Solar panels beyond the virtue signaling

We moved into a house with solar panels in May, and we generated far more electricity than we used until November. That’s living in Amsterdam, not one of the sunnier places in the world.

If you look at a satellite view of any middle class Dutch neighborhood, you’ll see tons of solar panels. There have been great tax incentives, and they really are nice for virtue signaling in a way that simply reducing consumption isn’t

But now the power companies have no idea what to do with all the electricity on summer days. My neighborhood also has district heating and hot water, so the power company heats water with the extra electricity since hot water is much easier to store than electricity is.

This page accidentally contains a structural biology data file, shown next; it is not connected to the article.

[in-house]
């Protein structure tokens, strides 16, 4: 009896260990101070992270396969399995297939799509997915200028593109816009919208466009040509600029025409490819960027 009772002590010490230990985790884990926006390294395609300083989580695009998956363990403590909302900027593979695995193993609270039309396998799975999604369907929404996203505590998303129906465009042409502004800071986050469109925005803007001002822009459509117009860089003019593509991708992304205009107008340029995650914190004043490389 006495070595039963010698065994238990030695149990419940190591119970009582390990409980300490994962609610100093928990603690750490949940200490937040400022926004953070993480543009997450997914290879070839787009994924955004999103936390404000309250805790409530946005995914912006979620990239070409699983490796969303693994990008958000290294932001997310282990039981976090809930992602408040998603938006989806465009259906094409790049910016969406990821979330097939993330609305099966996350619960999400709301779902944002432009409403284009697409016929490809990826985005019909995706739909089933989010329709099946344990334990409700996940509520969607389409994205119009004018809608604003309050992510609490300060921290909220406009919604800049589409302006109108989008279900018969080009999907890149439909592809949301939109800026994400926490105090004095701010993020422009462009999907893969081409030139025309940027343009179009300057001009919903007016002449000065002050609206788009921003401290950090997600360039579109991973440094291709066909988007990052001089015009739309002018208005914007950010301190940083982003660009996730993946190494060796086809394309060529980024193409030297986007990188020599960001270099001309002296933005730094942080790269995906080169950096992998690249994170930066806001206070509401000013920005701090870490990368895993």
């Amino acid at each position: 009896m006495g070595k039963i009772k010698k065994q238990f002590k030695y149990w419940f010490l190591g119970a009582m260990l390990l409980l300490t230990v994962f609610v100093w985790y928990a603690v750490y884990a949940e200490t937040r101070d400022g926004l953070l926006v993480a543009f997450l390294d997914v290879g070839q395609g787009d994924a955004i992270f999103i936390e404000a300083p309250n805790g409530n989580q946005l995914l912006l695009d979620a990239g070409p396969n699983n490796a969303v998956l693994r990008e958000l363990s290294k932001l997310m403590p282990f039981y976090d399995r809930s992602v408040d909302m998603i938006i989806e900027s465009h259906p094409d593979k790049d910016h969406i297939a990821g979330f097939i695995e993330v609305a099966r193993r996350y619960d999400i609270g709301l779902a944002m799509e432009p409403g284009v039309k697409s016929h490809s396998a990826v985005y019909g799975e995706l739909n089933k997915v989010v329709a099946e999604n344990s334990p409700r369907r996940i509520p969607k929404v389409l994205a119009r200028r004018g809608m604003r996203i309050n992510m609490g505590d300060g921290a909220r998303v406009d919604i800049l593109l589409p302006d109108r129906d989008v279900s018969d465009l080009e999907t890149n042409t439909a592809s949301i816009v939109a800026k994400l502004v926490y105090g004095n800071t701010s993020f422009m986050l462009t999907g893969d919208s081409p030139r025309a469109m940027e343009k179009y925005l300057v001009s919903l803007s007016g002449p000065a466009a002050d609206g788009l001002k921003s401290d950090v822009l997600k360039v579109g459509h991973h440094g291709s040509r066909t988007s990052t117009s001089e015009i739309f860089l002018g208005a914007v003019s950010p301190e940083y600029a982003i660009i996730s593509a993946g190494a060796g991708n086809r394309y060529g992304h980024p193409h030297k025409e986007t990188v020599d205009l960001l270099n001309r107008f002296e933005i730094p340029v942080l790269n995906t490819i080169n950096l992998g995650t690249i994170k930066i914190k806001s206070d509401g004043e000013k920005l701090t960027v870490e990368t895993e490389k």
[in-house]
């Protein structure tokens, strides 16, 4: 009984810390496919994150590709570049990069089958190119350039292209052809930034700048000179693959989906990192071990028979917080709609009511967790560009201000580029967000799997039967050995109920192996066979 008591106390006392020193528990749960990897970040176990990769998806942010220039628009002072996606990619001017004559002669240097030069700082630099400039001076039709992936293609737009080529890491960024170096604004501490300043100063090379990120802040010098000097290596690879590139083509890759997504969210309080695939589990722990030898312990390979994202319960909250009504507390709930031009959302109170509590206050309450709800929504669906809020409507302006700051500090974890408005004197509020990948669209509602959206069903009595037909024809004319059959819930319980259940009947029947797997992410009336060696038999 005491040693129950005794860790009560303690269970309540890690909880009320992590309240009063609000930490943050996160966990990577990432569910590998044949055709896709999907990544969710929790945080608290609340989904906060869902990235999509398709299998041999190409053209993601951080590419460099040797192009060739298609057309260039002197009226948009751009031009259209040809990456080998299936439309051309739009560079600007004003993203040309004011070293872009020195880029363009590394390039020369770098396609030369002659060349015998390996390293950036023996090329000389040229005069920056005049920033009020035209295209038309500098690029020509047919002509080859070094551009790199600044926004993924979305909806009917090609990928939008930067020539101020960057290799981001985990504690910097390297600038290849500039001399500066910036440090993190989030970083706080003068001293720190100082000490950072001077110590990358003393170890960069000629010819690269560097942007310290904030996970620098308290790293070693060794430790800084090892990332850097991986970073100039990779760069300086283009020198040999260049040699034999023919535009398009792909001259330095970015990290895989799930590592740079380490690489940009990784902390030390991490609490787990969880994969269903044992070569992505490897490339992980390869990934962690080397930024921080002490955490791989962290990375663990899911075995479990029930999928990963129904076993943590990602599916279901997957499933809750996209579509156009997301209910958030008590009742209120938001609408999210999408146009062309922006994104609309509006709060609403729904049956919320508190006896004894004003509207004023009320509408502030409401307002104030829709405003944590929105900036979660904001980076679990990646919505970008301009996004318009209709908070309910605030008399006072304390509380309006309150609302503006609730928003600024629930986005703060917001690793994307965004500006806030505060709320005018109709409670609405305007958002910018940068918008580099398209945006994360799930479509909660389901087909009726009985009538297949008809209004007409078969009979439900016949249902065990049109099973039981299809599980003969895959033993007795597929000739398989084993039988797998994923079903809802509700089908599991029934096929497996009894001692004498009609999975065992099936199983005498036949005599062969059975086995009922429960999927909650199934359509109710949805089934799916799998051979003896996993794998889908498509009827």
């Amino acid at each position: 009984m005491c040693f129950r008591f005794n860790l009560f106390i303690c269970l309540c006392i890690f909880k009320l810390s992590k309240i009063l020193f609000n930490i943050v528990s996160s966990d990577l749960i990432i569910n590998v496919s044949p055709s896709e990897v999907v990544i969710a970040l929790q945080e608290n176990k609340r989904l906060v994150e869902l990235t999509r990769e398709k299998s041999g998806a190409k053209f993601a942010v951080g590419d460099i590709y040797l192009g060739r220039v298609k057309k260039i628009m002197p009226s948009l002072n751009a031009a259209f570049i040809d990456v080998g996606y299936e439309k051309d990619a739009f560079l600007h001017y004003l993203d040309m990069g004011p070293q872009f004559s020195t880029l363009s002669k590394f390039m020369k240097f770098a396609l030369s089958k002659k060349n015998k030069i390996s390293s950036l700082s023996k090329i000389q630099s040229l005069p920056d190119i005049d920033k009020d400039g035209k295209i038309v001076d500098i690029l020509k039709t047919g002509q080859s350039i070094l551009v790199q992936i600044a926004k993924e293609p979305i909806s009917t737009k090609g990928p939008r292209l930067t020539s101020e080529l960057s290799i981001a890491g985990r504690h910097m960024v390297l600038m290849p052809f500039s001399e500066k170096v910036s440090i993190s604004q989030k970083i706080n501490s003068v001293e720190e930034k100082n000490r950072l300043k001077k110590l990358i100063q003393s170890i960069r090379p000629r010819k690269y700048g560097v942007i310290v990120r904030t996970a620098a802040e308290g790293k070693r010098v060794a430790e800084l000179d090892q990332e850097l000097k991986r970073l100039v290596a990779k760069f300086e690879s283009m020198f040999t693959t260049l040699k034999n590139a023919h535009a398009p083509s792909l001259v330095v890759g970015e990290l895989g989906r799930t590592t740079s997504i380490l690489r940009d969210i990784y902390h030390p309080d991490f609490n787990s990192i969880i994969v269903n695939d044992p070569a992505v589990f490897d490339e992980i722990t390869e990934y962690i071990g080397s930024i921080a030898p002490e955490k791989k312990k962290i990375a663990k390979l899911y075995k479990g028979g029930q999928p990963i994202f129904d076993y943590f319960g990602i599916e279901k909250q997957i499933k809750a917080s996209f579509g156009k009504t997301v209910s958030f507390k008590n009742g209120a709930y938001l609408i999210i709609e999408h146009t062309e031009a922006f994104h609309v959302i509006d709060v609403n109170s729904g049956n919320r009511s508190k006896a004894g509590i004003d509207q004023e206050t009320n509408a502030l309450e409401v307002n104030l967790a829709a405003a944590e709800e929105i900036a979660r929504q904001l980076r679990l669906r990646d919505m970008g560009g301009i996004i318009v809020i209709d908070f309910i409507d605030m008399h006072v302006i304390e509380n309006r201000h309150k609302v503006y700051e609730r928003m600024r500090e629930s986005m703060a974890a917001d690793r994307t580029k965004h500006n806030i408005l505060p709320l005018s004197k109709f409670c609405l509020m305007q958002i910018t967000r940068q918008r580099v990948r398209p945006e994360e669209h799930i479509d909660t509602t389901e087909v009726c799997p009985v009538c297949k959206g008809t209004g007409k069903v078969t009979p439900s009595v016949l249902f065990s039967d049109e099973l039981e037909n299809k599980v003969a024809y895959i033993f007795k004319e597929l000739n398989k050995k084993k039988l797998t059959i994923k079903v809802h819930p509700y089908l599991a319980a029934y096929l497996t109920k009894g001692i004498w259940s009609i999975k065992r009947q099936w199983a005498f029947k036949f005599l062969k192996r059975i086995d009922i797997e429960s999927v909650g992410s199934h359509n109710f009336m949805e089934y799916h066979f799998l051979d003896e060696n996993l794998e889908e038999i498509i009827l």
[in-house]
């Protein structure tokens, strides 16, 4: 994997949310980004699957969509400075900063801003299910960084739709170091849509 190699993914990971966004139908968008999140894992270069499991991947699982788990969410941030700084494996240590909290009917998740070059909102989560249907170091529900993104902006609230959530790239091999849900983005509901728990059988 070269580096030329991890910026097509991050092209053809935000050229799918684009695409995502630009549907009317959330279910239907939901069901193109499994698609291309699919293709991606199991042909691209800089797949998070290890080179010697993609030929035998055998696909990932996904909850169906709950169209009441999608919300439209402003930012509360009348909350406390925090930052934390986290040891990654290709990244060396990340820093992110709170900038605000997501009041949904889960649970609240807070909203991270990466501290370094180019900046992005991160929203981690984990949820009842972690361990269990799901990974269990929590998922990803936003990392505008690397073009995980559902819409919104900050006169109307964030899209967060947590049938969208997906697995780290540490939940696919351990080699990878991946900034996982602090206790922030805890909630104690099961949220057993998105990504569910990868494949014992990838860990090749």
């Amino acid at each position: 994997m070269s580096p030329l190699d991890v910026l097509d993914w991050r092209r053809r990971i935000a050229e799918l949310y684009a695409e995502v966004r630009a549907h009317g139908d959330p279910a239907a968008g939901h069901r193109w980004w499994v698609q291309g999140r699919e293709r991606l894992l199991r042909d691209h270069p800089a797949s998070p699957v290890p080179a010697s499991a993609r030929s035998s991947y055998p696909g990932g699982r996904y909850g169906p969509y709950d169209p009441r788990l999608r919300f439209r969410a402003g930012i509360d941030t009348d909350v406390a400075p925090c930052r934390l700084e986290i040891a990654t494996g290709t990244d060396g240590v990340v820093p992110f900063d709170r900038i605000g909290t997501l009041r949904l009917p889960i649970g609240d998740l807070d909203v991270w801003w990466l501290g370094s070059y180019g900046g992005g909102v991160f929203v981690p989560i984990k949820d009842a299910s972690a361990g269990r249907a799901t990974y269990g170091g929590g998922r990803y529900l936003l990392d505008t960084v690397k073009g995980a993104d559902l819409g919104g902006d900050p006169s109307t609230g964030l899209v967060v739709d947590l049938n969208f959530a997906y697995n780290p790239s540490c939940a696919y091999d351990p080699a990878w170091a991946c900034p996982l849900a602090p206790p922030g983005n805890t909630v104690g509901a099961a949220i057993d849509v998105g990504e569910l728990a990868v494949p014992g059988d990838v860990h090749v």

But the tide is changing, and it looks like most Dutch people are going to have to pay to send their electricity back to the grid (article in English):

Customers will pay between €3 and €90 a month to deliver excess electricity into the grid, depending on how much they produce, but the company expects the average payment to be around €20.

During the sunny spring last year, some Dutch solar households actually earned money by using as much energy as they could because of the shortage of grid capacity to take back excess electricity.

And this reinforces what I’ve already come to believe: gimmicky things like solar power and wind turbines aren’t serious ways to decarbonize electricity. They have niche uses, especially for rural, off-grid houses. To get serious about decarbonization, Western Europe needs to build a lot of nuclear power plants.